Mr. Bryant: One is reminded of a song, "You say wideband, I say broadband". None the less, the important point is that the hon. Gentleman seems to be advocating giving widespread grants in rural areas to BT. That would wholly undermine the competitive nature of the market that we are trying to develop. Surely, if there is no killer application that people want to use, the idea of having broadband passing by their

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houses is almost irrelevant. We need to try to get all the public services in rural areas together to ensure that the applications that could be useful to them are delivered.

Michael Fabricant: Just to put the matter straight, I have advocated no such thing. When I was asked about it by the hon. Member for Milton Keynes, North-East, I suggested that he ask his Front Benchers about it.

Mr. Clifton-Brown: I am grateful to follow the hon. Member for Rhondda (Mr. Bryant), because it is exactly on his point that I want to intervene on my hon. Friend. We could encourage greater roll-out of broadband by using the roll-out that the Government will inevitably have to undertake for schools and to meet their e-commerce targets. Ofcom has a role here, so this Lords amendment is highly pertinent. It was raised during my conference that Chipping Campden school in my constituency gets broadband through a broad pipe, but that businesses surrounding that school cannot get it. Ofcom has a role in ensuring that such anomalies can be sorted out.

Michael Fabricant: My hon. Friend raises an interesting point. He is not the only one to have had that argument presented to him. There is a whole argument over whether schools given access to ADSL through a broad pipe should become a node, from which links could be provided to businesses and other people who wish to access broadband. There are some technical difficulties with that over the speed at which data can be transmitted to and fro.

I am sure that the Minister will go into considerable detail about the technical difficulties applying to both ADSL and local networks. One possibility, though, was mentioned earlier by my hon. Friend the Member for Taunton (Mr. Flook), who suggested the use of cells and microwave links for the provision of broadband on a broad—512 kilobytes per second—basis.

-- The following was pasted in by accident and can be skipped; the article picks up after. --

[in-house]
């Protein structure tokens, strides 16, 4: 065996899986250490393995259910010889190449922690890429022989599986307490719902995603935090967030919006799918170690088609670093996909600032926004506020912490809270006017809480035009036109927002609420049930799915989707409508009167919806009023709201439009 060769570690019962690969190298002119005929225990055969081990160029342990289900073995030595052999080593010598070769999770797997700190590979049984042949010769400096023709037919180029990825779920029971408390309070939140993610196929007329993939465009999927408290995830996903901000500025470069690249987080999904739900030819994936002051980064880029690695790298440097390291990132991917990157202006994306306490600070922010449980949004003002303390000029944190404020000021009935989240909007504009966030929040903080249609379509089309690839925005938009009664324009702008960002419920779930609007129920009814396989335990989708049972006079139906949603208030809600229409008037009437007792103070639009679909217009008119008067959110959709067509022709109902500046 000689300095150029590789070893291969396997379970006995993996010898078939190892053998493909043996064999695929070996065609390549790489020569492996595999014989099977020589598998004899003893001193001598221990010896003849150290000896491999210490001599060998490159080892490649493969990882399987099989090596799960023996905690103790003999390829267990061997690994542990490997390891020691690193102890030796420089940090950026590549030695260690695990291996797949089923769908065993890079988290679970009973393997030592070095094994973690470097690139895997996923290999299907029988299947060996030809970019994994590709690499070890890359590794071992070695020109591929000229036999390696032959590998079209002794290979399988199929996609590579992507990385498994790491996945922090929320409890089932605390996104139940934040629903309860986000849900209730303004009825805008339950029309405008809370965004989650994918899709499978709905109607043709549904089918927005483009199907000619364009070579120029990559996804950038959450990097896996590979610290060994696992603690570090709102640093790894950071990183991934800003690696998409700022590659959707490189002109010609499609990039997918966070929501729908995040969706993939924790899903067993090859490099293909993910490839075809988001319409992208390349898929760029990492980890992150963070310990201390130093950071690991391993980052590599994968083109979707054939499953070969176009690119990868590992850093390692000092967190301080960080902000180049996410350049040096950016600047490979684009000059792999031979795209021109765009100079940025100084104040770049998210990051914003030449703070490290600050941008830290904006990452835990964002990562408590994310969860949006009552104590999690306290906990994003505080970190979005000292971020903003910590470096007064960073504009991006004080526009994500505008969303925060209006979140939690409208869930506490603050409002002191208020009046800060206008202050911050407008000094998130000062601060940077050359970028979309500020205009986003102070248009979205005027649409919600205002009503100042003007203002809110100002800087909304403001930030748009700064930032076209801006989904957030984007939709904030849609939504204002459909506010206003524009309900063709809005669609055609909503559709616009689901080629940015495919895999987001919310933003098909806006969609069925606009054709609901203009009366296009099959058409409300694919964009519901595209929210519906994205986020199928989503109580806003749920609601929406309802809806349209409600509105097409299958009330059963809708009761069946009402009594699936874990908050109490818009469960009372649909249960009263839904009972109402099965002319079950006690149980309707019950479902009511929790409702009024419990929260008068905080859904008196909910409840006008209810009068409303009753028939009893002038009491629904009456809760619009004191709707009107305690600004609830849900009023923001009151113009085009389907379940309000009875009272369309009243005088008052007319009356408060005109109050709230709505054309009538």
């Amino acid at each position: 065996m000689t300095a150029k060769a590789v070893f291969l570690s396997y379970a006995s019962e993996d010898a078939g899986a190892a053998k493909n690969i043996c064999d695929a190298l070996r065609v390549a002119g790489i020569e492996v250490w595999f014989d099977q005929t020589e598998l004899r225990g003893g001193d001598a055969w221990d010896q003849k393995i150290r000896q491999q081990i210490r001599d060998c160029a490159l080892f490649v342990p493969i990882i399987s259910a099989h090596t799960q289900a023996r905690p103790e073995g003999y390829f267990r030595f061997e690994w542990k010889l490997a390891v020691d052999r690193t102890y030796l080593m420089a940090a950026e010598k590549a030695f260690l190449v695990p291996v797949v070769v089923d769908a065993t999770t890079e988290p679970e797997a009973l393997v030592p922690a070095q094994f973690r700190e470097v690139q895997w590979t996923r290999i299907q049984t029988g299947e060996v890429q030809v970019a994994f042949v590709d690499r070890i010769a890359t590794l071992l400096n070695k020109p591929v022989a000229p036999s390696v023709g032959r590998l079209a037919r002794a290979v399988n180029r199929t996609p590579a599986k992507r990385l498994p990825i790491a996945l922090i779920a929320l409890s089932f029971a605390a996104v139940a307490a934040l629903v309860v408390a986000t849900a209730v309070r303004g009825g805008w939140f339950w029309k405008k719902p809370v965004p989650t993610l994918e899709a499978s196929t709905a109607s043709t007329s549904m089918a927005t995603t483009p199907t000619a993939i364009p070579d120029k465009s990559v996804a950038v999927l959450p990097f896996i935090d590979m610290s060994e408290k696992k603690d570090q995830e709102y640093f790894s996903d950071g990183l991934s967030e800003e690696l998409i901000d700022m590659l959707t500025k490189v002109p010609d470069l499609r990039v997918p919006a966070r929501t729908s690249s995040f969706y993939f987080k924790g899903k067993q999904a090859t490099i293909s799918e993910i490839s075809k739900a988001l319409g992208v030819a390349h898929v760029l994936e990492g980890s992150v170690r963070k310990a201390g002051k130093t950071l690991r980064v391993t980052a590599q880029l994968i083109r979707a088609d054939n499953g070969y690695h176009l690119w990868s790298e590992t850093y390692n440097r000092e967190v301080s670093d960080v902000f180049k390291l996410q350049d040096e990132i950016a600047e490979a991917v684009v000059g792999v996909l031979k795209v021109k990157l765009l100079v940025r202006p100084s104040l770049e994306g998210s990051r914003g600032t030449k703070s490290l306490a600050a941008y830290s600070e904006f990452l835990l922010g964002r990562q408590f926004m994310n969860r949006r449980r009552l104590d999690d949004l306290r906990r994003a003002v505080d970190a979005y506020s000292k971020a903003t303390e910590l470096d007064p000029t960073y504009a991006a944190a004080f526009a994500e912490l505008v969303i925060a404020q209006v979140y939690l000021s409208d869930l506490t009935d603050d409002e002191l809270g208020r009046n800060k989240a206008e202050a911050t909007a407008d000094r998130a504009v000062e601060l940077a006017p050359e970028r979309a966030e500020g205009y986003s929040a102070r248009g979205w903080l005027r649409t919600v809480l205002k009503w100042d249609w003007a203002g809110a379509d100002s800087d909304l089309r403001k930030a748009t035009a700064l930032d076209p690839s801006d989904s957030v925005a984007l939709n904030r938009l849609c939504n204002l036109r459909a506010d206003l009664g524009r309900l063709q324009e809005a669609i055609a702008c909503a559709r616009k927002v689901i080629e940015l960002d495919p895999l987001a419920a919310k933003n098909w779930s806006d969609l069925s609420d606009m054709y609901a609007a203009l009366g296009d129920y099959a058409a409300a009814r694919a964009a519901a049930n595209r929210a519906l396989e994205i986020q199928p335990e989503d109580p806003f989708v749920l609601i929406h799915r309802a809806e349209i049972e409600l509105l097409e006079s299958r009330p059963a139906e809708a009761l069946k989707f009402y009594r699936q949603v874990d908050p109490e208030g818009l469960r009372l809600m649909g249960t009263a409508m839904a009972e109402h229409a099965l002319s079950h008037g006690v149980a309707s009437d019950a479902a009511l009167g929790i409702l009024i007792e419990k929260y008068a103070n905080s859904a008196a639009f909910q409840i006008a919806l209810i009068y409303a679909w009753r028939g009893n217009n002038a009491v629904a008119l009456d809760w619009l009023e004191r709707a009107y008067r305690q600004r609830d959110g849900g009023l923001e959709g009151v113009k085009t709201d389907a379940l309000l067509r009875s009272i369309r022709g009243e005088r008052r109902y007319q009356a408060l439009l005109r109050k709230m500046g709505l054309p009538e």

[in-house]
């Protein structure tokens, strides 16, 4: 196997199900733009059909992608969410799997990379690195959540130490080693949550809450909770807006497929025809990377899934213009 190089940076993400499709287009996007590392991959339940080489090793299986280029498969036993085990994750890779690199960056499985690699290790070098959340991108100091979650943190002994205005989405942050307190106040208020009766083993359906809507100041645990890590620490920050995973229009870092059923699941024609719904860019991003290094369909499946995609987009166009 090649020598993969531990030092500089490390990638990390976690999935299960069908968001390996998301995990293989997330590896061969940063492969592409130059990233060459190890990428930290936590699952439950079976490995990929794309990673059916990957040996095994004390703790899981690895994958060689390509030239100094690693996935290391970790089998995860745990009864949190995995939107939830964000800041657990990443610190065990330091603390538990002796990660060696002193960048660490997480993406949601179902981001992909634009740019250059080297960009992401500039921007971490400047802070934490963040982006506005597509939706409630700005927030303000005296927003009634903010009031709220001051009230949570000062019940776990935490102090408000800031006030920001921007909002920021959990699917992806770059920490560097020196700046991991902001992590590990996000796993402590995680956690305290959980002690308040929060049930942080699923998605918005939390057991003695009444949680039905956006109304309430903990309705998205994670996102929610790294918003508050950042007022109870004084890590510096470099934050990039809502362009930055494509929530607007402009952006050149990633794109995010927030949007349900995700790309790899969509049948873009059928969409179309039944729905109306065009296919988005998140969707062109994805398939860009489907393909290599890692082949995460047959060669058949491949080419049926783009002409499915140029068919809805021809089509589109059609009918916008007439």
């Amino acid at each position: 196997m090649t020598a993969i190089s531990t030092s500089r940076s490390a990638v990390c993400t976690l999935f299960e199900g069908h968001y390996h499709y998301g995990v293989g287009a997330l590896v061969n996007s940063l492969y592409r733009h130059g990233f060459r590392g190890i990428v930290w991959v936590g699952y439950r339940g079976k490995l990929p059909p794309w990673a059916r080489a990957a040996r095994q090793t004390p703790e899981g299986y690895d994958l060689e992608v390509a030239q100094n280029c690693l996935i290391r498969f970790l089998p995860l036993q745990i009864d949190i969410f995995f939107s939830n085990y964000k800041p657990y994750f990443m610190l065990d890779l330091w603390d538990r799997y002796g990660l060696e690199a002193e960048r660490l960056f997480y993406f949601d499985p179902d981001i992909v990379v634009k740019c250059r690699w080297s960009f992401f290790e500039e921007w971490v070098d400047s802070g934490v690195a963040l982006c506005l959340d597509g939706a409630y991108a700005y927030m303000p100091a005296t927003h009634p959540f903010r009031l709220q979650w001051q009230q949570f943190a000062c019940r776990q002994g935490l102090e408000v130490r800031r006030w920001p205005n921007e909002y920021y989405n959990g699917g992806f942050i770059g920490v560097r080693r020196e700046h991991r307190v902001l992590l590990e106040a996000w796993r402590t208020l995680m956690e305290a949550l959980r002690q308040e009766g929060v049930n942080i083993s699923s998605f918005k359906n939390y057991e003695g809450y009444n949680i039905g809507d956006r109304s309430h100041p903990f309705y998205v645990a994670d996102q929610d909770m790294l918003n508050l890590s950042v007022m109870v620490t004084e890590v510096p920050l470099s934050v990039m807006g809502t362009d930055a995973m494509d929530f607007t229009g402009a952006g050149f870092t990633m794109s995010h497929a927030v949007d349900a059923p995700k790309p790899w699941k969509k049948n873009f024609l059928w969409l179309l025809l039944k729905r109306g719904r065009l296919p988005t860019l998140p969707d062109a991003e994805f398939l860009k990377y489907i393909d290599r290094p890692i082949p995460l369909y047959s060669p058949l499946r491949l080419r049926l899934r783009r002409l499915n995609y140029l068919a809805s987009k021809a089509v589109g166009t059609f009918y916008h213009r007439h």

Let me stress again the importance of the Government amendment, notwithstanding the lateness of the conversion. We owe a debt of gratitude to Lord Northesk—who was, I believe, one of the first to coin the phrase "high-speed data transfer", recognising that there would be wideband in the future. I hope that the Government will now finally recognise that a speed of 128 kilobytes per second does not constitute broadband. Let me paraphrase what was said by an American senator, changing it ever so slightly: "I have seen broadband, I have met broadband, and believe me, 128 kilobytes per second is no broadband."

John Robertson : I draw the House's attention to my entry in the Register of Members' Interests—and, unlike some Members who have spoken, I shall try not to rewrite history.

The Bill covers an enormous number and a wide range of issues. As chair of the all-party group on telecommunications, I am pleased to have an opportunity to express my wish for all who want access to broadband to have it. I feel, however, that "broadband" is essentially a brand name: at the end of the day, it is not what communications are about. In

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Committee, I wanted an assurance from the Minister that the Bill would deal not just with what was currently covered by broadband, but with what would be covered by any band width in the future. Who knows? In the not too distant future there may be infinite band widths covering anything and everything. We probably cannot imagine what might be covered even in the next 50 years.

Significant action will be required from Ofcom. I share the Government's goal of making Britain the most dynamic broadband market in the G7 countries. I appreciate what the Government have already done in appointing an e-envoy charged with the task of promoting roll-out and take-up of broadband, but huge areas of the country have no access to broadband, and we need to do more. The Government must invest in broadband to ensure that it exists in those areas.

Broadband allows access to a greater range of services, and it is about more than just personal need and empowerment. It is of huge economic importance to the United Kingdom. Studies have shown the obvious benefits to community regeneration, but there will be wider economic benefits to the whole nation if we can achieve much wider broadband access than we have now. Without the necessary investment, some parts of the country will have fewer services and perhaps even a lower standard of living. Words are not as important as deeds, and the Government should invest, but—unlike other Members—I do not think that a single company should benefit from all the investment.

I share the Government's commitment to widespread broadband provision by 2005. Given its regulatory role, it is essential for Ofcom's general remit to include making universal access to broadband a priority, and for flexible regulation to contribute to that aim. Ofcom should therefore be set specific clear and continuing objectives in regard to broadband development, to ensure the success of broadband in Britain and to overcome the troubles that have been experienced with local loop unbundling. That should feature expressly in the policy framework that Ofcom is set annually by the Government. We should also ensure that universal service is specifically protected and extended.

The Bill will set a framework for the communications industry for the next decade. It should take account of the fact that making broadband available is a huge challenge. We must look ahead. I want to ensure that the Bill covers broadband and its extra use and increasing width, and that we do not have to stick to a limit that is, as it were, bought off the shelf in the marketplace. Future expansion must be covered.

As I have said, I welcome the Bill and endorse the Government's amendment. I am glad that these provisions will soon be on the statute book, but I am keen to enable the Government to improve the Bill further.